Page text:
"He's got a little bit saved up. I don't think he has spent any of the money that you pay him to help out around here. The problem is, like Rosie and me, he burned his bridges with his family when he left home. His dad is a stubborn old cuss, so I know he won't help him out. I would, but until my business is up and running, I'm not in a position to help. Besides, I have that money to pay you back that I owe."
"It's too late to get into Texas or A&M, but he might be able to sign up for evening classes at UTSA. He could get a couple of the basic freshman classes out of the way before transferring to one of the Universities. Depending on how he does in those classes, I might be willing to provide some financial support in the way of low interest loans and grants. Why don't you suggest that to him, only leave out my possible financial assistance? I would be interested in seeing how he does without the external incentive to excel."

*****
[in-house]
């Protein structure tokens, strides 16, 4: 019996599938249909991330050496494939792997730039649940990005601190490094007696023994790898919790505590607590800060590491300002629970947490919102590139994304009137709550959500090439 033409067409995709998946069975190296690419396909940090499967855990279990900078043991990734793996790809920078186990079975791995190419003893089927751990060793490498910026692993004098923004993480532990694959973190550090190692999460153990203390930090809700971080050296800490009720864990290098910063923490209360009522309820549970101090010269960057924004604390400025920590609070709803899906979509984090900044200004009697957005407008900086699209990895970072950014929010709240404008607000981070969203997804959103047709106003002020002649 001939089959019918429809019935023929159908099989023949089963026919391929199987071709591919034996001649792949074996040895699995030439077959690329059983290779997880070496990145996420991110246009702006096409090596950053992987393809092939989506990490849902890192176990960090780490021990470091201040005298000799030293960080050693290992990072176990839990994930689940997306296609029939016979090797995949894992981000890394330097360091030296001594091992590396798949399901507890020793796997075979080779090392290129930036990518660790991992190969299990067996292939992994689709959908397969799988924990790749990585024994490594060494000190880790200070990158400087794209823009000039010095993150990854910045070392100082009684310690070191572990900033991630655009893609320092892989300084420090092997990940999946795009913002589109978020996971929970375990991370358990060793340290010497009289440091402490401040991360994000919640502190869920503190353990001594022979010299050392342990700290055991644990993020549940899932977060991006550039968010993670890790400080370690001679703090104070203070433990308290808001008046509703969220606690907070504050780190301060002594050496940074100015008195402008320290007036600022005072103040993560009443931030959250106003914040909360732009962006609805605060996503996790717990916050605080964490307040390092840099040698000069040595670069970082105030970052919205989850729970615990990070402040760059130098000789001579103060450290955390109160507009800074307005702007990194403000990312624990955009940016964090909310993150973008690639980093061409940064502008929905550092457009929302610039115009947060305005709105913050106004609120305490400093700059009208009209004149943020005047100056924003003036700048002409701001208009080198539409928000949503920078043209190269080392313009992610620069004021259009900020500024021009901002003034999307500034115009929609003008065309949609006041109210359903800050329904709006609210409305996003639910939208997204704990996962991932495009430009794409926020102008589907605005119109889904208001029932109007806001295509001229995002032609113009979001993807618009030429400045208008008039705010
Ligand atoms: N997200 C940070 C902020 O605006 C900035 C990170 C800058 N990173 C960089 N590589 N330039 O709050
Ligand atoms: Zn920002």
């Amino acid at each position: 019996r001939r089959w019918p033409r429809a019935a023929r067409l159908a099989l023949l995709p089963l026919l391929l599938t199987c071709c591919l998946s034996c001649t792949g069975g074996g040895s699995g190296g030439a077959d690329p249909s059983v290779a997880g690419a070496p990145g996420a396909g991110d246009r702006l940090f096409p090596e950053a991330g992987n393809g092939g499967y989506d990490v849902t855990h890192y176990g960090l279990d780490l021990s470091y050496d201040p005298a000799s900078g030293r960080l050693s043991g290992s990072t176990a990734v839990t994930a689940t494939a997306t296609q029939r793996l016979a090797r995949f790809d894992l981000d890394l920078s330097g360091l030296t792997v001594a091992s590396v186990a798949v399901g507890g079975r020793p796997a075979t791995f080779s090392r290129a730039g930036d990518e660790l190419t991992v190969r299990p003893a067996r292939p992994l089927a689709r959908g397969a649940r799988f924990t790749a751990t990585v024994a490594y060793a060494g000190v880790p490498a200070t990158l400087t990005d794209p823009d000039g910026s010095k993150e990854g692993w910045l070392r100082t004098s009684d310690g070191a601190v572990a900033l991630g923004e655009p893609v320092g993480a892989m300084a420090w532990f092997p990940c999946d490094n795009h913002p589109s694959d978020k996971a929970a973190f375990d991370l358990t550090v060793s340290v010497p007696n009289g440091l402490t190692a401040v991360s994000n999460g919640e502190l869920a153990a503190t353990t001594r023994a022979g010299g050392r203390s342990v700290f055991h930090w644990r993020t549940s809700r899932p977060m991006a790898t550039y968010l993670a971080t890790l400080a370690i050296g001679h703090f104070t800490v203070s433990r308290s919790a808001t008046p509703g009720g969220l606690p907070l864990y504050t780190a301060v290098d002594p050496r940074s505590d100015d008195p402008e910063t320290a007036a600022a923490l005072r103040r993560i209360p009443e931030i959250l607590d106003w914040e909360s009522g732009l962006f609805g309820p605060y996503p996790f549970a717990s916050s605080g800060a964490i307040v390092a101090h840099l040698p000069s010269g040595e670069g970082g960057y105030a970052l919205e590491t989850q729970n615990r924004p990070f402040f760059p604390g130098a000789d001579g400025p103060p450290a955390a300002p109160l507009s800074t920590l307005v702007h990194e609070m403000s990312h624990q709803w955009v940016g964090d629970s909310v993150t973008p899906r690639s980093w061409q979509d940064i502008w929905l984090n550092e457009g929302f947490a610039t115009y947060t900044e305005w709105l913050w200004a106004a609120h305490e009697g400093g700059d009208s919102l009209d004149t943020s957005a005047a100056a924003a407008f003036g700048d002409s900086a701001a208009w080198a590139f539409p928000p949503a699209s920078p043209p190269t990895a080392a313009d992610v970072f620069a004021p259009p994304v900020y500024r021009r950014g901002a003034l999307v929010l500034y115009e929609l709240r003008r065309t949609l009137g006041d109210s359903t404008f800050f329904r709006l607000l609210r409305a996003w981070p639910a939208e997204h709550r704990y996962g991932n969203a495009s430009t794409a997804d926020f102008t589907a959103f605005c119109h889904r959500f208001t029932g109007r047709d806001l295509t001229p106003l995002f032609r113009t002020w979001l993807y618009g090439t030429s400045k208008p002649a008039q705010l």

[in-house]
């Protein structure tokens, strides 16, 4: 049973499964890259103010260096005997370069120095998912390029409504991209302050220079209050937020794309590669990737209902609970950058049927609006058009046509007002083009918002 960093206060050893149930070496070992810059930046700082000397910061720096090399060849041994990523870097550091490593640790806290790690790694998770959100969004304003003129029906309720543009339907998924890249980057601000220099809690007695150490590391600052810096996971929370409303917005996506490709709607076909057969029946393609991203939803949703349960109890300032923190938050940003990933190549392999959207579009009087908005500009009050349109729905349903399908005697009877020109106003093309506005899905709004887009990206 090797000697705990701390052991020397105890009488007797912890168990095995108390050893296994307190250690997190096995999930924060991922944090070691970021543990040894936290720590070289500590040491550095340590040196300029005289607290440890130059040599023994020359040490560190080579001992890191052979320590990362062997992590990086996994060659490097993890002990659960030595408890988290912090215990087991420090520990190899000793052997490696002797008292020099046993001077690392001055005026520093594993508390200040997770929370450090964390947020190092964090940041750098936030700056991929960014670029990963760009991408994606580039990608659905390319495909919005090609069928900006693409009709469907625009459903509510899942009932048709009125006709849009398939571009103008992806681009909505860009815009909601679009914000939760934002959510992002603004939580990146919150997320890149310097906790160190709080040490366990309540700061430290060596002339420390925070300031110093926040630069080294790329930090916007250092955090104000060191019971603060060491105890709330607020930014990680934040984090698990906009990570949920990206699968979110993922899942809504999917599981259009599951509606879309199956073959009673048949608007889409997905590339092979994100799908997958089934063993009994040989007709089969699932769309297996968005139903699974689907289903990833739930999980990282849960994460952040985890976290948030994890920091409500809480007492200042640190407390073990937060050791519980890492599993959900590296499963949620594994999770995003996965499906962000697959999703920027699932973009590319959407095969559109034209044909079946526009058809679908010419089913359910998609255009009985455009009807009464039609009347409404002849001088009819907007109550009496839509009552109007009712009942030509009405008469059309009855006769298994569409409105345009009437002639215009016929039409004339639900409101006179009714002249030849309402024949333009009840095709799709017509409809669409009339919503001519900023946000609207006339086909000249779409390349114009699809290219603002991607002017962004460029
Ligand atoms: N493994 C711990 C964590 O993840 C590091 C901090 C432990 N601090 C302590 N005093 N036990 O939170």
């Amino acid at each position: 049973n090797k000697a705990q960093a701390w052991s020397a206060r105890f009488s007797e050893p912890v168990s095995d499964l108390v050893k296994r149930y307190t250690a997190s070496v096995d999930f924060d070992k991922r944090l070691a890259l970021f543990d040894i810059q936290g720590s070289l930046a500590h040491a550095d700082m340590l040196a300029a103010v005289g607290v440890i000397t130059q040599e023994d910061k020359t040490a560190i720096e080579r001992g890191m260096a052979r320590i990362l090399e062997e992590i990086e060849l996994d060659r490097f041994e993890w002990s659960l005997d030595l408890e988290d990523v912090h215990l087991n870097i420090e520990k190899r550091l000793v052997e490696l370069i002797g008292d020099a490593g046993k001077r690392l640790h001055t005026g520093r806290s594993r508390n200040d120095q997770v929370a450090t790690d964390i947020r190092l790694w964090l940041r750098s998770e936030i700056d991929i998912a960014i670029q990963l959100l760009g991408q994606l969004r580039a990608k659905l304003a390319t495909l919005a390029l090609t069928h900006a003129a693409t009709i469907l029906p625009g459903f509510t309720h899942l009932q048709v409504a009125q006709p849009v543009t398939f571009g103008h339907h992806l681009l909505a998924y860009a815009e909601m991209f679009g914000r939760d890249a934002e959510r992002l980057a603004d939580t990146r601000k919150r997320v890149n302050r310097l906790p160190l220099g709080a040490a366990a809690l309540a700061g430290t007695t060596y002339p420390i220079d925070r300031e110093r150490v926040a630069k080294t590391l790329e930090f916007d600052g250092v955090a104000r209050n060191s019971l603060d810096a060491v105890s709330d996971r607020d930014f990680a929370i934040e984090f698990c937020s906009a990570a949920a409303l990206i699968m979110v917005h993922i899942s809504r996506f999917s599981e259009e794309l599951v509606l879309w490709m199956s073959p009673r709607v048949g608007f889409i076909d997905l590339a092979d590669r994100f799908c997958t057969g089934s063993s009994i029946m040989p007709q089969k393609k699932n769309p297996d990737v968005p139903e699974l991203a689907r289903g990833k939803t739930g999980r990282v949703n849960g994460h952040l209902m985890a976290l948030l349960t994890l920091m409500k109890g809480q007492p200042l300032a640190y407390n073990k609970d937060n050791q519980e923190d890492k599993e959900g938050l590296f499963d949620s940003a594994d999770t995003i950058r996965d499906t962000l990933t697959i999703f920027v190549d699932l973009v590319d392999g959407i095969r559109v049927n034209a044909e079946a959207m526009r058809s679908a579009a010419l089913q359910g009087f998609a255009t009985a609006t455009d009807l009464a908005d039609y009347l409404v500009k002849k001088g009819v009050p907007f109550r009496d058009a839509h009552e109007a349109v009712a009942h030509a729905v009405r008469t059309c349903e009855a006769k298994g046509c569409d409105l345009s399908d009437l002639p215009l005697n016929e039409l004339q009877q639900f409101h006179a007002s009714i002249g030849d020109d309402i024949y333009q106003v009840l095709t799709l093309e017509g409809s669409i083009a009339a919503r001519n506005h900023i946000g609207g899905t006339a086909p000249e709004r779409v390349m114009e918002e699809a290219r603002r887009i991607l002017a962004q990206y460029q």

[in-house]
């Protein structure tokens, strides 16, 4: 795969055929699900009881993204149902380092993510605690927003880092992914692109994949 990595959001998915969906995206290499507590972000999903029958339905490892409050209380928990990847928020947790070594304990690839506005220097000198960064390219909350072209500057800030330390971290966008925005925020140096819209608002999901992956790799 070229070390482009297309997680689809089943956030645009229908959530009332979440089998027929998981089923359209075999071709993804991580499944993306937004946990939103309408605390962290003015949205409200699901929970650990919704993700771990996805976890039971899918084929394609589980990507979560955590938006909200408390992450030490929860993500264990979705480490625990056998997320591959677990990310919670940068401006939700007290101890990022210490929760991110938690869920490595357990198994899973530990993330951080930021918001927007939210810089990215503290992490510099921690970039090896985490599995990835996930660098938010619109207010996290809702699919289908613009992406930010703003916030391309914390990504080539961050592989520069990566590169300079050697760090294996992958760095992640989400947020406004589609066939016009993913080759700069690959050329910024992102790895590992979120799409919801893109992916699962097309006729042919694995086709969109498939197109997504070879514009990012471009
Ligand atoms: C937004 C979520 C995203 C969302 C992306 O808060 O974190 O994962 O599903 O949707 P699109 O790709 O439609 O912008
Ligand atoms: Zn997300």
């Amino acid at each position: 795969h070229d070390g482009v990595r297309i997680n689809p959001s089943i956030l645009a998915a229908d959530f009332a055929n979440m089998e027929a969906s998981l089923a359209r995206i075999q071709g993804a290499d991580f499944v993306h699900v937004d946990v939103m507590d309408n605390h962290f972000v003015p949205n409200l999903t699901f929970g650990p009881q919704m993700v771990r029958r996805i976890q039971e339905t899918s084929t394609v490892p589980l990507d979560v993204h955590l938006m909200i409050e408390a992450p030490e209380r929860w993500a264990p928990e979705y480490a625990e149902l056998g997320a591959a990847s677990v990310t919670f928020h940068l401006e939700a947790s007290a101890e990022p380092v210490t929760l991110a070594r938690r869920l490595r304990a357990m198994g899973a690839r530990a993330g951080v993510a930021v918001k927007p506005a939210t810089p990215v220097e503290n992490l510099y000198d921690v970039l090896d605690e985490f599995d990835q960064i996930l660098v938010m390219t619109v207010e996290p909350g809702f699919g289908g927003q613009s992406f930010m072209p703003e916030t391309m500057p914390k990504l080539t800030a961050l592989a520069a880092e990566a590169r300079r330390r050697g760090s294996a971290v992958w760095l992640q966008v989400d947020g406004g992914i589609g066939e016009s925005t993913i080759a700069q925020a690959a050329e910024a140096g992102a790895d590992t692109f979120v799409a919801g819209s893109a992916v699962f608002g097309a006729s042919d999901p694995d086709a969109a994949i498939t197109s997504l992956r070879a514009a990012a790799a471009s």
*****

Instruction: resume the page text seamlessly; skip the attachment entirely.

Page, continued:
"I'll do it and if he doesn't work hard, I'll kick his butt," Tracy laughed.
The boys started back to school on Monday. I think they were ready. I was glad that they didn't see Hildy and Manfred moving some of their belongings to the new house. Every load of clothes and personal items they carried out of the house drove home the fact that we were going to be alone in the house very soon.
I received a disturbing call from Walter Schultz Monday afternoon. He told me that his wife had a stroke and was in the hospital. He said she was paralyzed on her right side, but the doctors were hopeful that it was only temporary. She wouldn't be able to continue with my sons' music lessons and the recital that was planned for later this month was canceled. I thanked him for calling and wished his wife a speedy and complete recovery.